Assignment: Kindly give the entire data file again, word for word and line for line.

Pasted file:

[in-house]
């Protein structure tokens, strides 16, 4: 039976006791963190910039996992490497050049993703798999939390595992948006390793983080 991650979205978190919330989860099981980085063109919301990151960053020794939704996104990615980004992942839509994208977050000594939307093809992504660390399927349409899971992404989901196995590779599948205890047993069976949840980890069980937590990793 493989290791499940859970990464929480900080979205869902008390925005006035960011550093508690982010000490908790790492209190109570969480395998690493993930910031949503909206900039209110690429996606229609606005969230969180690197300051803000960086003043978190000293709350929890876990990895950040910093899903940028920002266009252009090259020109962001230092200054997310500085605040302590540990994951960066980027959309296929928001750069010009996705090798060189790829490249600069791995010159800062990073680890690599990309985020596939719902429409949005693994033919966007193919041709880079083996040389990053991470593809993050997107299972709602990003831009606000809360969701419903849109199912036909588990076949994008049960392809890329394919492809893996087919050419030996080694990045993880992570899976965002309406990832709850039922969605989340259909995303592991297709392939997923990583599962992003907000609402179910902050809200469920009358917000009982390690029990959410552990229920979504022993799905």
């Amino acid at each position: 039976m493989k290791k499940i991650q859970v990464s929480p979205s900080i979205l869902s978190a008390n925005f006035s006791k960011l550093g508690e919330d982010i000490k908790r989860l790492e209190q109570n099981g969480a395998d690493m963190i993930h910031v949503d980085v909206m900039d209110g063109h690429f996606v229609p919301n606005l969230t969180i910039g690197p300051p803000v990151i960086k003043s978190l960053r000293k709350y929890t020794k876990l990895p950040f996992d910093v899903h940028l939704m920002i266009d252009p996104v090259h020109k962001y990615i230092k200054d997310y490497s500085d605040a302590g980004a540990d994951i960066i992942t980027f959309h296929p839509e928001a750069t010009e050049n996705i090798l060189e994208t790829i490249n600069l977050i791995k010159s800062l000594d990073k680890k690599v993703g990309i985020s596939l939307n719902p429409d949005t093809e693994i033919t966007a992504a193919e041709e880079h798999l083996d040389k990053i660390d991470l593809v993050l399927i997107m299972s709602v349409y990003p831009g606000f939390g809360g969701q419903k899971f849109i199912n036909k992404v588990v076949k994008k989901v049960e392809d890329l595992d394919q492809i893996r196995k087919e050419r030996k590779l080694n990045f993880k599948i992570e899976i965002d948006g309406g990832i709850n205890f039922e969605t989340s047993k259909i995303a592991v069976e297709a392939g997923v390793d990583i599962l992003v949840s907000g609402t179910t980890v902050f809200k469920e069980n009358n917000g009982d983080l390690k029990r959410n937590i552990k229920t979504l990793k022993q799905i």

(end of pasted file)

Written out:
[in-house]
């Protein structure tokens, strides 16, 4: 039976006791963190910039996992490497050049993703798999939390595992948006390793983080 991650979205978190919330989860099981980085063109919301990151960053020794939704996104990615980004992942839509994208977050000594939307093809992504660390399927349409899971992404989901196995590779599948205890047993069976949840980890069980937590990793 493989290791499940859970990464929480900080979205869902008390925005006035960011550093508690982010000490908790790492209190109570969480395998690493993930910031949503909206900039209110690429996606229609606005969230969180690197300051803000960086003043978190000293709350929890876990990895950040910093899903940028920002266009252009090259020109962001230092200054997310500085605040302590540990994951960066980027959309296929928001750069010009996705090798060189790829490249600069791995010159800062990073680890690599990309985020596939719902429409949005693994033919966007193919041709880079083996040389990053991470593809993050997107299972709602990003831009606000809360969701419903849109199912036909588990076949994008049960392809890329394919492809893996087919050419030996080694990045993880992570899976965002309406990832709850039922969605989340259909995303592991297709392939997923990583599962992003907000609402179910902050809200469920009358917000009982390690029990959410552990229920979504022993799905």
């Amino acid at each position: 039976m493989k290791k499940i991650q859970v990464s929480p979205s900080i979205l869902s978190a008390n925005f006035s006791k960011l550093g508690e919330d982010i000490k908790r989860l790492e209190q109570n099981g969480a395998d690493m963190i993930h910031v949503d980085v909206m900039d209110g063109h690429f996606v229609p919301n606005l969230t969180i910039g690197p300051p803000v990151i960086k003043s978190l960053r000293k709350y929890t020794k876990l990895p950040f996992d910093v899903h940028l939704m920002i266009d252009p996104v090259h020109k962001y990615i230092k200054d997310y490497s500085d605040a302590g980004a540990d994951i960066i992942t980027f959309h296929p839509e928001a750069t010009e050049n996705i090798l060189e994208t790829i490249n600069l977050i791995k010159s800062l000594d990073k680890k690599v993703g990309i985020s596939l939307n719902p429409d949005t093809e693994i033919t966007a992504a193919e041709e880079h798999l083996d040389k990053i660390d991470l593809v993050l399927i997107m299972s709602v349409y990003p831009g606000f939390g809360g969701q419903k899971f849109i199912n036909k992404v588990v076949k994008k989901v049960e392809d890329l595992d394919q492809i893996r196995k087919e050419r030996k590779l080694n990045f993880k599948i992570e899976i965002d948006g309406g990832i709850n205890f039922e969605t989340s047993k259909i995303a592991v069976e297709a392939g997923v390793d990583i599962l992003v949840s907000g609402t179910t980890v902050f809200k469920e069980n009358n917000g009982d983080l390690k029990r959410n937590i552990k229920t979504l990793k022993q799905i």